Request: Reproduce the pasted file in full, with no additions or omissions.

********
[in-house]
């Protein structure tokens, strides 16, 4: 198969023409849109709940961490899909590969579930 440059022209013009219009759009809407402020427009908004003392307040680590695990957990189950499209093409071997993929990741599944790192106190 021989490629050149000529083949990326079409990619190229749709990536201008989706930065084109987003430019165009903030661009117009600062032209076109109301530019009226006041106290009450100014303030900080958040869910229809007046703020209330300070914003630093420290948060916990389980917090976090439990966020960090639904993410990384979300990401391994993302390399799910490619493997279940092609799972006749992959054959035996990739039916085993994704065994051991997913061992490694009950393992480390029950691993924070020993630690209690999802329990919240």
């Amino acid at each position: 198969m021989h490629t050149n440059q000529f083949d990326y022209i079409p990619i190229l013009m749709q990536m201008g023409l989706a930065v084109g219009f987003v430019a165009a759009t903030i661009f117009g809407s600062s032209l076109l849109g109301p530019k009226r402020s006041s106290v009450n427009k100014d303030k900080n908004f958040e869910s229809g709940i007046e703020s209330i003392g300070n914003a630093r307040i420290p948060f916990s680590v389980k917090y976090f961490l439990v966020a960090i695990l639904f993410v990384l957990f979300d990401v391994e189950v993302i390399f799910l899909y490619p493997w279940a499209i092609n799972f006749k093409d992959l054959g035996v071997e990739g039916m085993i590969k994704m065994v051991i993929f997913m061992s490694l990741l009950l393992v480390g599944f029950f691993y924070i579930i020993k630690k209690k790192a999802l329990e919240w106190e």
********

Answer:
[in-house]
């Protein structure tokens, strides 16, 4: 198969023409849109709940961490899909590969579930 440059022209013009219009759009809407402020427009908004003392307040680590695990957990189950499209093409071997993929990741599944790192106190 021989490629050149000529083949990326079409990619190229749709990536201008989706930065084109987003430019165009903030661009117009600062032209076109109301530019009226006041106290009450100014303030900080958040869910229809007046703020209330300070914003630093420290948060916990389980917090976090439990966020960090639904993410990384979300990401391994993302390399799910490619493997279940092609799972006749992959054959035996990739039916085993994704065994051991997913061992490694009950393992480390029950691993924070020993630690209690999802329990919240």
């Amino acid at each position: 198969m021989h490629t050149n440059q000529f083949d990326y022209i079409p990619i190229l013009m749709q990536m201008g023409l989706a930065v084109g219009f987003v430019a165009a759009t903030i661009f117009g809407s600062s032209l076109l849109g109301p530019k009226r402020s006041s106290v009450n427009k100014d303030k900080n908004f958040e869910s229809g709940i007046e703020s209330i003392g300070n914003a630093r307040i420290p948060f916990s680590v389980k917090y976090f961490l439990v966020a960090i695990l639904f993410v990384l957990f979300d990401v391994e189950v993302i390399f799910l899909y490619p493997w279940a499209i092609n799972f006749k093409d992959l054959g035996v071997e990739g039916m085993i590969k994704m065994v051991i993929f997913m061992s490694l990741l009950l393992v480390g599944f029950f691993y924070i579930i020993k630690k209690k790192a999802l329990e919240w106190e």